Time for Hiro's return?

Is it a good idea for Masahiro Tanaka to return this late in the season?


(Total votes: 4,979)



Marchand By Andrew Marchand

ST. PETERSBURG, Fla. -- The worst that can happen is Masahiro Tanaka leaves the mound clutching his elbow and heads immediately to an operating table.

Still, it would be better to find this out now rather than later.

That is why the Yankees are making the right move when they have Tanaka give it a go Sunday. Tanaka should test out his right elbow now because if it is not up to the intensity of a major league game, the Yankees can send him for Tommy John surgery now and he will be back, ready to go, come 2016.

If they wait until the spring and then find out the elbow is not sound, then suddenly his elbow rehab moves into spring training 2016. He would miss '15 and would be an even bigger question mark for '16.

However the Yankees play it, the clock on Tanaka's elbow will be ticking over their heads. Four experts informed the Yankees that Tanaka could rehabilitate the small UCL tear without surgery. So it is possible this course of action could work, even if there are a lot of doubters.

But consider when you have something medically wrong with you, whom do you usually trust? Do you trust your friends' gut feeling or do you go to the doctor?

In the end, Tanaka may end up needing the surgery. At that point, I'm sure we will hear, "Told ya." But the Yankees didn't want to punt on 2014. They surely don't want to kick away 2015 before it starts.

So maybe they are trying to be optimistic, but at this point they don't have much to lose. They can find out what they have in Tanaka. If he is healthy in two starts to end this year, he will have a positive mindset going into next year and the Yankees can have a little hope.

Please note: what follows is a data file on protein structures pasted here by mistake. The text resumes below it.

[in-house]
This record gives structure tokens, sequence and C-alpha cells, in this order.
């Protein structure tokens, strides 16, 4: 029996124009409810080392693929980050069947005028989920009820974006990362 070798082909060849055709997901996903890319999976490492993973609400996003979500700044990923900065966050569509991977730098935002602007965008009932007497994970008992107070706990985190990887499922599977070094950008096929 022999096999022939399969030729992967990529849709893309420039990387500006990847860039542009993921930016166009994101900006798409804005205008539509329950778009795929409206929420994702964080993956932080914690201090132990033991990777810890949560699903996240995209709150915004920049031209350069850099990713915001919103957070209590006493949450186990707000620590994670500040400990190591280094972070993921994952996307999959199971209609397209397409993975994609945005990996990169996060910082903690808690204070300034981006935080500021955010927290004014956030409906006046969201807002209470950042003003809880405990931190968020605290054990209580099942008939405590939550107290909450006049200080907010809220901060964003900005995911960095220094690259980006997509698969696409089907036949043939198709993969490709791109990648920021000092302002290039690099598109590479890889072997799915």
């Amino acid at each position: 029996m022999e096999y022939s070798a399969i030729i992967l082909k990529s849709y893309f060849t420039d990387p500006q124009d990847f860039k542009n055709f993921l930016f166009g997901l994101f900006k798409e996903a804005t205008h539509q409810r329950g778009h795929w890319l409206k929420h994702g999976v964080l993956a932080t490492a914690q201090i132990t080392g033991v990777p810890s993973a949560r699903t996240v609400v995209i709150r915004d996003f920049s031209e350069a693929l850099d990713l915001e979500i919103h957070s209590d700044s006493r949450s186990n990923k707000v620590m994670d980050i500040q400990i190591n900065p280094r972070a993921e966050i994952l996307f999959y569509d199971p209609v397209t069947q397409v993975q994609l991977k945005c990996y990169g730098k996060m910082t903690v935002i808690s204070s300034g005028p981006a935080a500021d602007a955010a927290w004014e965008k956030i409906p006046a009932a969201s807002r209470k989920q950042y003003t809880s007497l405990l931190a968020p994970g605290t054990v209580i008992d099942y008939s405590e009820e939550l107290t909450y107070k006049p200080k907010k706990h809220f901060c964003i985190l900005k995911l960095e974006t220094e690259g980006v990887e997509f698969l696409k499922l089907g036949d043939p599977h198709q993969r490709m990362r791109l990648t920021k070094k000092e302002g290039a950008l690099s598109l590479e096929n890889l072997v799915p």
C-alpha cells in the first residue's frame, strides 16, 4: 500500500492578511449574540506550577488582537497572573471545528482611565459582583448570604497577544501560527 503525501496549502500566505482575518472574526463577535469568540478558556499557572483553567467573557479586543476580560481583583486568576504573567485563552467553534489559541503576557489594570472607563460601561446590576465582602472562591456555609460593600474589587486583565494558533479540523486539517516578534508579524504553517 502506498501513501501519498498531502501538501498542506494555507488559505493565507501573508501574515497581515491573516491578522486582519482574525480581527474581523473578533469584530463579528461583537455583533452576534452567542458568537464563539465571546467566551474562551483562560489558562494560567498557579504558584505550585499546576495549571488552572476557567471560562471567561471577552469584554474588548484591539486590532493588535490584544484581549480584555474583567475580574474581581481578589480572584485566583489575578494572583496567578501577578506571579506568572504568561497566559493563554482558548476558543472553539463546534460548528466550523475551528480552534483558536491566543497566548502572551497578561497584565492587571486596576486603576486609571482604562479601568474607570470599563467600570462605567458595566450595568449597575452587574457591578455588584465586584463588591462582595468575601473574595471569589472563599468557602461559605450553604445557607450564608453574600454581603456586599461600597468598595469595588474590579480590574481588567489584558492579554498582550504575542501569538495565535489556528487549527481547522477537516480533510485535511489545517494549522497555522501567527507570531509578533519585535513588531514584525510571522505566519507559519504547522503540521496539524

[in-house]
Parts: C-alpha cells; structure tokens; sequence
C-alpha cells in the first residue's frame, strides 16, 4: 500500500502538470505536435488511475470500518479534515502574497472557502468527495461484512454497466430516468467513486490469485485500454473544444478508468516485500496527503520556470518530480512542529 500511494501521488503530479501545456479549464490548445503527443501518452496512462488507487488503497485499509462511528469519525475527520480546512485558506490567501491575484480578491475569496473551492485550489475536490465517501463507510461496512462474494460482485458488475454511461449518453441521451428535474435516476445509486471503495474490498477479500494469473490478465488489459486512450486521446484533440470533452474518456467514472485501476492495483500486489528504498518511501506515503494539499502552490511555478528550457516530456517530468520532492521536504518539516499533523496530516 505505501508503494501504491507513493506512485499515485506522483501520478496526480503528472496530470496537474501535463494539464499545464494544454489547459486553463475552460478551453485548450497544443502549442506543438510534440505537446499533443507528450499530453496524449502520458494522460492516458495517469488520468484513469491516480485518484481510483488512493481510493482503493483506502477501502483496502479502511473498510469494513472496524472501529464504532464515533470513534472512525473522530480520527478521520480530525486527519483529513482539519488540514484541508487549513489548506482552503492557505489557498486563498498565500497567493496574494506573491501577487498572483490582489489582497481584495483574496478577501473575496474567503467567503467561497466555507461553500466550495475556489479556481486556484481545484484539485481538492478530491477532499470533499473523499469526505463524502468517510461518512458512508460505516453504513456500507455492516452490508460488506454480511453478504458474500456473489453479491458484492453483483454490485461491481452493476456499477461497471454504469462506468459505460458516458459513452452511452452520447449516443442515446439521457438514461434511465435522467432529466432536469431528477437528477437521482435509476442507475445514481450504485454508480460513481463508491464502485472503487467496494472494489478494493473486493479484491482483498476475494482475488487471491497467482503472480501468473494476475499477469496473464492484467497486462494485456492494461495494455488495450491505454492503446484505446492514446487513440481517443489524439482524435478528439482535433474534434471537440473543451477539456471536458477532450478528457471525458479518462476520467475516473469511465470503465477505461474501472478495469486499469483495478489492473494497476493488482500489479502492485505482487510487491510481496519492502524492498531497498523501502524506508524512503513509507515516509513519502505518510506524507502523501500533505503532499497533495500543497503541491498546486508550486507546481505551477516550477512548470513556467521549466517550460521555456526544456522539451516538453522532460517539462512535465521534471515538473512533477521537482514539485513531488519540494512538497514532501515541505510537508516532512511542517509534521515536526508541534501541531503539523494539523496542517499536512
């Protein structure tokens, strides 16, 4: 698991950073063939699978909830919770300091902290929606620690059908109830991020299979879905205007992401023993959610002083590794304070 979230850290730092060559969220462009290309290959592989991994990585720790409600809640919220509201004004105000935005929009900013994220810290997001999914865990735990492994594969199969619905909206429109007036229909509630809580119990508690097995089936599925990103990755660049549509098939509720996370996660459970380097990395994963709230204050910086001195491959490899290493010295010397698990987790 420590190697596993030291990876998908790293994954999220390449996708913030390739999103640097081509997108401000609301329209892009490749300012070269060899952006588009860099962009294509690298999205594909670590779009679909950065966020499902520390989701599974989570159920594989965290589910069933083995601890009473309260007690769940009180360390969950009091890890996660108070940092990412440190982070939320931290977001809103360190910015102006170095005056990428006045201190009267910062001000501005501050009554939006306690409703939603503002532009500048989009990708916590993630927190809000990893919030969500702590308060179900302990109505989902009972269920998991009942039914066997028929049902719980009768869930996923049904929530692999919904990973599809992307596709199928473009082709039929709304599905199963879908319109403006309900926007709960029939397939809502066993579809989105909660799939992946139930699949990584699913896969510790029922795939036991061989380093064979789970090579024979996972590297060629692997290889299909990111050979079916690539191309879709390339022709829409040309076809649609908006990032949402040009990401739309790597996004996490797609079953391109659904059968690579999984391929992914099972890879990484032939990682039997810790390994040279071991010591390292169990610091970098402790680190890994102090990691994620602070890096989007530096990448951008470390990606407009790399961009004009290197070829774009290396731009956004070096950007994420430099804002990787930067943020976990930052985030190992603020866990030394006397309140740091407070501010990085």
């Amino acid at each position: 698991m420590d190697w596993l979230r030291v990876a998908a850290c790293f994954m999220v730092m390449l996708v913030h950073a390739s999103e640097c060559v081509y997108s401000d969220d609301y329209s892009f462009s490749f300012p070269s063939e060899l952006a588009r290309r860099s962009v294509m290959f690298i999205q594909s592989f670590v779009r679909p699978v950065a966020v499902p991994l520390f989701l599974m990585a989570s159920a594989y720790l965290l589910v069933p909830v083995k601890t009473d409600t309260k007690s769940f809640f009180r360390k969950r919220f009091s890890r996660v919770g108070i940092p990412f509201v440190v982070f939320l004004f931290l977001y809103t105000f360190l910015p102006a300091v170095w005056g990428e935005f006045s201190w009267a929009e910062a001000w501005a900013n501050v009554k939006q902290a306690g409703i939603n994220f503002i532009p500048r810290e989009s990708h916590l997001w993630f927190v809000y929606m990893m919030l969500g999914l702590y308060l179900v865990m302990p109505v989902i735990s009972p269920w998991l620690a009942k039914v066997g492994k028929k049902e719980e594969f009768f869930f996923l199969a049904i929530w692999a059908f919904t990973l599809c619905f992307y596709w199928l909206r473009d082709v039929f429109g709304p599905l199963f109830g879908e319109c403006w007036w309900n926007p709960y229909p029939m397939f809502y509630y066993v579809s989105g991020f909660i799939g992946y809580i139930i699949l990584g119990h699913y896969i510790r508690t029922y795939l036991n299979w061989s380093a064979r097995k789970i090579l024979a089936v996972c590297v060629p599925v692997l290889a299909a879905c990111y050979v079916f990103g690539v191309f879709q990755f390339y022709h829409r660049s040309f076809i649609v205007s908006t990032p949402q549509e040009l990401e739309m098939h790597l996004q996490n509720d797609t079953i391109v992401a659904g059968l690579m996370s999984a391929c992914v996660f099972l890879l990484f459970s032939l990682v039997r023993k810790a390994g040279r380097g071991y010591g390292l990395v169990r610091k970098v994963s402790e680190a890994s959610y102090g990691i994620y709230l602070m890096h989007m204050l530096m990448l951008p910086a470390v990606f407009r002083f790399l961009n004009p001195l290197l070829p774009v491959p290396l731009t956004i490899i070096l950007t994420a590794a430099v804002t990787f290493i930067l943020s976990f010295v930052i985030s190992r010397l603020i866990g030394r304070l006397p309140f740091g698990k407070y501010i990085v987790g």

If not, then at least they know that Tanaka should have enough time to be ready for 2016.


Mazzeo By Mike Mazzeo

The Yankees have a lot invested in Masahiro Tanaka. Over the next six seasons, they'll owe the 25-year-old ace $133 million.

Given that, why risk further injury by allowing him to come back and pitch in an MLB game on Sunday?

On July 9, Tanaka was placed on the disabled list with right elbow inflammation. An MRI later revealed a partially torn UCL. Tommy John surgery was discussed, but doctors determined that Tanaka could avoid it by receiving a cortisone shot and resting.

It appeared that his season was over. But it wasn't. Tanaka has been rehabbing and building himself back up. Now it appears that he may pitch again for the Yankees this weekend.

But what's the point?

Why not just let him rest instead of putting him on a mound in what is likely to be a meaningless game given where the Yankees are in the standings?

Since his rookie season in Japan in 2007, Tanaka has logged 1,444 innings and thrown 57 complete games. His right arm could use a rest.

The doctors obviously know what they're doing. So if this is what they recommend, then it's hard to argue. Tommy John surgery typically means at least 12 months of recovery, if not more.

But given what's at stake going forward, it doesn't seem like there's much to gain here for player or team. That's why it would've made more sense to just shut Tanaka down for the rest of the season.

When Derek Jeter retires, Tanaka is going to be one of the team's main attractions. The Yankees need to make sure he's healthy. Is this really the best way to go about doing that?


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